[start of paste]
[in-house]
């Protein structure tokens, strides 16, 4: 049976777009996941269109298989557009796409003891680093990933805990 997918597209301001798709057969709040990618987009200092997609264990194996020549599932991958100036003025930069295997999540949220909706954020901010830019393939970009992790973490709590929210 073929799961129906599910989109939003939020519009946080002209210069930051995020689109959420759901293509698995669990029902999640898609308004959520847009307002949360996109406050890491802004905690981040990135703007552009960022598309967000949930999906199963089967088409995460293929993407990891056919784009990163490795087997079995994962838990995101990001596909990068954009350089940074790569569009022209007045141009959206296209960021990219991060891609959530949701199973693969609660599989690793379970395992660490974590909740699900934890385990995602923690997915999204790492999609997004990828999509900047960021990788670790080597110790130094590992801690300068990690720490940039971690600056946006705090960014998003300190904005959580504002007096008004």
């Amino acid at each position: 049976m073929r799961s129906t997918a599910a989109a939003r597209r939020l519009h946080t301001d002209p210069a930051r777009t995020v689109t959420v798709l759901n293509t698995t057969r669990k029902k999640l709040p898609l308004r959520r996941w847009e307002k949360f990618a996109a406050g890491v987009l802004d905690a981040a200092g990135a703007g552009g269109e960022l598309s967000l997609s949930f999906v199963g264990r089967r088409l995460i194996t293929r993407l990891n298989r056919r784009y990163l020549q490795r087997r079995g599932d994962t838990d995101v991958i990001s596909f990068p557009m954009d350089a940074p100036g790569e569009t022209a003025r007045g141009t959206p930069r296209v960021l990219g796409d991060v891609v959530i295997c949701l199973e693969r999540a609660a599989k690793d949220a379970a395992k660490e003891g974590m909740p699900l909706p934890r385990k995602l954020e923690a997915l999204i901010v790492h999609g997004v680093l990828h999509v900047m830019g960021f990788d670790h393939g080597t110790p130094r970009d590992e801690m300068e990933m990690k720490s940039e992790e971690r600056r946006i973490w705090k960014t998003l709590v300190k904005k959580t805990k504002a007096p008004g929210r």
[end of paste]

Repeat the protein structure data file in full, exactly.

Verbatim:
[in-house]
């Protein structure tokens, strides 16, 4: 049976777009996941269109298989557009796409003891680093990933805990 997918597209301001798709057969709040990618987009200092997609264990194996020549599932991958100036003025930069295997999540949220909706954020901010830019393939970009992790973490709590929210 073929799961129906599910989109939003939020519009946080002209210069930051995020689109959420759901293509698995669990029902999640898609308004959520847009307002949360996109406050890491802004905690981040990135703007552009960022598309967000949930999906199963089967088409995460293929993407990891056919784009990163490795087997079995994962838990995101990001596909990068954009350089940074790569569009022209007045141009959206296209960021990219991060891609959530949701199973693969609660599989690793379970395992660490974590909740699900934890385990995602923690997915999204790492999609997004990828999509900047960021990788670790080597110790130094590992801690300068990690720490940039971690600056946006705090960014998003300190904005959580504002007096008004």
């Amino acid at each position: 049976m073929r799961s129906t997918a599910a989109a939003r597209r939020l519009h946080t301001d002209p210069a930051r777009t995020v689109t959420v798709l759901n293509t698995t057969r669990k029902k999640l709040p898609l308004r959520r996941w847009e307002k949360f990618a996109a406050g890491v987009l802004d905690a981040a200092g990135a703007g552009g269109e960022l598309s967000l997609s949930f999906v199963g264990r089967r088409l995460i194996t293929r993407l990891n298989r056919r784009y990163l020549q490795r087997r079995g599932d994962t838990d995101v991958i990001s596909f990068p557009m954009d350089a940074p100036g790569e569009t022209a003025r007045g141009t959206p930069r296209v960021l990219g796409d991060v891609v959530i295997c949701l199973e693969r999540a609660a599989k690793d949220a379970a395992k660490e003891g974590m909740p699900l909706p934890r385990k995602l954020e923690a997915l999204i901010v790492h999609g997004v680093l990828h999509v900047m830019g960021f990788d670790h393939g080597t110790p130094r970009d590992e801690m300068e990933m990690k720490s940039e992790e971690r600056r946006i973490w705090k960014t998003l709590v300190k904005k959580t805990k504002a007096p008004g929210r």